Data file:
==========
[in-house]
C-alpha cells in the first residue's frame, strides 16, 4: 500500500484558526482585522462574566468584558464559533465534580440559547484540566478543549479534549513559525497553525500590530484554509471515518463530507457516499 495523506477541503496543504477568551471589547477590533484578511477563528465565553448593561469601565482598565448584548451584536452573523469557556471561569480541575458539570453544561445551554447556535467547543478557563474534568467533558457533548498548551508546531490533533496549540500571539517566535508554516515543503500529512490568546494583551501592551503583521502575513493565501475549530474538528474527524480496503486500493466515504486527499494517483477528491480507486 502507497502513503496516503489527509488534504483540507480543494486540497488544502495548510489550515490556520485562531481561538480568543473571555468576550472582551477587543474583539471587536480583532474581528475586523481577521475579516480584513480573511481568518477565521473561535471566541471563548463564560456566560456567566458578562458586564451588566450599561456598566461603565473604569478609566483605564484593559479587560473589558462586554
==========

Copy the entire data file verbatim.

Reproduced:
[in-house]
C-alpha cells in the first residue's frame, strides 16, 4: 500500500484558526482585522462574566468584558464559533465534580440559547484540566478543549479534549513559525497553525500590530484554509471515518463530507457516499 495523506477541503496543504477568551471589547477590533484578511477563528465565553448593561469601565482598565448584548451584536452573523469557556471561569480541575458539570453544561445551554447556535467547543478557563474534568467533558457533548498548551508546531490533533496549540500571539517566535508554516515543503500529512490568546494583551501592551503583521502575513493565501475549530474538528474527524480496503486500493466515504486527499494517483477528491480507486 502507497502513503496516503489527509488534504483540507480543494486540497488544502495548510489550515490556520485562531481561538480568543473571555468576550472582551477587543474583539471587536480583532474581528475586523481577521475579516480584513480573511481568518477565521473561535471566541471563548463564560456566560456567566458578562458586564451588566450599561456598566461603565473604569478609566483605564484593559479587560473589558462586554